Colorado Scattershots


John Mauldin

Ask a child what he or she wants to be when they grow up, and you’ll probably get a standard answer: firefighter, doctor, teacher – all occupations we learn to recognize at an early age. Rarely do you hear a young one say, “I want to be a writer.” I don’t recall ever saying it. Yet here I am, with writing as one of my several occupations.

It may have been my very early love of reading and feeling the rhythm of the words on the page that put me on this road. One my real influences was the legendary sportswriter Blackie Sherrod. For decades he wrote a column for the Dallas Times Herald and later the Dallas Morning News. Reading him made me think of being a sportswriter, although that kind of writing is now is the farthest thing from my mind. But I did pick up a lot of style and storytelling tips from Blackie’s columns.

Blackie usually focused on one subject, but on occasion he would do what he called “scattershooting” instead. The column would be a series of short paragraphs with no connection to each other and in no particular order. I loved those days. To me, they were a kind of sports buffet that let me sample a little bit of everything.

Today’s letter will be my version of Blackie Sherrod’s scattershooting. I’ve been in Colorado with Shane all week. Beaver Creek is stunningly beautiful in the summer, so it’s been hard to keep up with the news or check email.

Instead of delving deep into one subject, I’ll give you my quick thoughts on several different items. They aren’t connected to each other, nor do they build up to any sort of conclusion. They’re just what is on my mind as we wrap up summer 2017.

Now, let’s go scattershooting.


Photo: USDA

Economic Storm

The top-of-mind news is the havoc wreaked by Hurricane Harvey on South Texas and Louisiana. Houston is getting most of the publicity, but the affected area is much larger. As a lifelong Texan, I have many friends in that region. They’ve lived through many storms and normally take what natures throws at them in stride. Not this time. I am seeing headlines calling this a thousand-year flood. It seems that over 100,000 homes in Houston alone were flooded. Harvey meant business. Recovering from this storm will take a long time and a lot of resources.

Economically, Harvey will likely be big enough to actually show up in national data. The weird part is it may eventually look like growth instead of destruction, because of the way we measure GDP. Gross domestic product looks at what the nation produces. It doesn’t matter if we lost something else on the way there and are merely rebuilding to get it back.

Houston is the fourth largest city in the country. If it were a separate nation, it would be the 23rd-ranked country in terms of economic size. And that isn’t even counting the surrounding areas that were devastated.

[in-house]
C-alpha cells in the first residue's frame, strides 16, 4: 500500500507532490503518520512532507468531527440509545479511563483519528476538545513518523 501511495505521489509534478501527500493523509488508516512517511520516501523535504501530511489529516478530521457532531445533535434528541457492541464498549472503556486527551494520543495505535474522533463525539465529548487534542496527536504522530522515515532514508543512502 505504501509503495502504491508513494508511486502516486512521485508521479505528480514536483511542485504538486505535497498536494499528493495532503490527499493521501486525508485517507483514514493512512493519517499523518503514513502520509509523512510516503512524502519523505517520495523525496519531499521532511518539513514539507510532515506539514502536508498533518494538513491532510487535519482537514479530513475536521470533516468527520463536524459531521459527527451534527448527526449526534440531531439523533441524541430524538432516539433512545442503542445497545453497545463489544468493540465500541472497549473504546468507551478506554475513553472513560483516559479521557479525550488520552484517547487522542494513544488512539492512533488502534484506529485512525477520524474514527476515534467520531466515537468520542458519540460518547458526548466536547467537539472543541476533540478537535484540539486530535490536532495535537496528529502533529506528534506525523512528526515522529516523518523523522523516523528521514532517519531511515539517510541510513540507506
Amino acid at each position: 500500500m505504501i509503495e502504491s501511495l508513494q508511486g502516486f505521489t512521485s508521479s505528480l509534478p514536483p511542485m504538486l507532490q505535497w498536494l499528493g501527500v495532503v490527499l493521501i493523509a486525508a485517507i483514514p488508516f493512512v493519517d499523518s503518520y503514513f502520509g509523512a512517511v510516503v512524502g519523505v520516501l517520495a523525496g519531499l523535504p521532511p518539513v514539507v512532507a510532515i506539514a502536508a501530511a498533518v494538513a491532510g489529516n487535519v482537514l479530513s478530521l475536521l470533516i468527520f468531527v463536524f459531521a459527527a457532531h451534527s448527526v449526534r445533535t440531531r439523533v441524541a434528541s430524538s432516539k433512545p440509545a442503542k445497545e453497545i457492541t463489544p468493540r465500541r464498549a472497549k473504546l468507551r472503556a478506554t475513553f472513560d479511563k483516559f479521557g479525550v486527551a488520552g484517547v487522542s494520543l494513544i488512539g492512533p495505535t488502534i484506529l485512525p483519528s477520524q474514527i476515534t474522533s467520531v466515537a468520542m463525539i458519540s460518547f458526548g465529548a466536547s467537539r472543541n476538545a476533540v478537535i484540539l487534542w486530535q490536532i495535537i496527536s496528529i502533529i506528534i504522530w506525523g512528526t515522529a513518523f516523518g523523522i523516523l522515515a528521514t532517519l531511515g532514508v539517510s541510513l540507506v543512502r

Here’s reality. Tens, perhaps hundreds, of thousands of people in Houston alone lost their homes, their cars, probably most of their possessions. Some are now unemployed. Thousands of businesses will be closed for weeks, possibly months. Had Harvey not come along, those workers and businesses would all have been producing something that added to GDP. Now they aren’t.

Getting these people productive again will generate a lot of spending: new homes, office buildings, cars, etc. This isn’t growth; it simply restores what the storm destroyed. But to GDP, it looks like production.

Reader Craig Pierce of Corpus Christi kindly sent me a Morgan Stanley report on this topic. I thought its first sentence was unintentionally hilarious:

Natural disasters are never good for the economy, but they can cause a temporary increase to GDP.

In other words, “the economy” is not synonymous with GDP. Technically we knew that, but the disconnect is still funny to see in print.

Morgan Stanley’s initial estimate was that Harvey would cause $30–40 billion in damages. Sources are now talking as much as $150 billion. The number will be a big one in any case. As for GDP, Morgan Stanley says:

 [T]he timing of Hurricane Harvey is key. We have over a full month left in the third quarter, which means the economic effects of Harvey may be fairly neutral on 3Q as a whole, but the lagged effects of rebuilding homes and replacing motor vehicles can last longer, providing a lift to GDP in 4Q and beyond.

Last week also brought the second estimate for second-quarter GDP, a surprisingly strong 3%. If the third quarter can hold up and then Harvey-related rebuilding activity adds a few points to the fourth quarter, 2017 might end with GDP looking pretty good relative to recent years. That outcome might in turn affect Federal Reserve decisions and all sorts of other choices. Simply having that 3-handle on GDP will be a psychological boost for many people, even if is a Harvey-driven illusion.

Sidebar: We desperately need a better growth measure than GDP is, but for now it’s all we have.
 
Bending the Phillips Curve

One of this year’s big macro questions – perhaps the macro question – is why low unemployment isn’t sparking higher inflation as the fabled Phillips curve says it should. The Fed is tightening because it believes in the Phillips curve. But what if it shouldn’t rely on the Phillips curve with such blind faith? Some new research from the Fed itself says that may be the case.

A new paper from Philadelphia Fed researchers says the Phillips Curve doesn’t actually help predict inflation. The authors say their results suggest, instead, that “monetary policymakers should at best be very cautious in their reliance on the Phillips curve when gauging inflationary pressures.”


Now, when I hear Federal Reserve economists say we should “at best be very cautious” about something, I figure they are really saying, “Don’t do that, you idiot.” But of course, they can’t say that directly to the FOMC. Fortunately, they don’t need to. The committee’s July minutes said that “a few participants” suspected the Phillips framework was “not particularly useful.”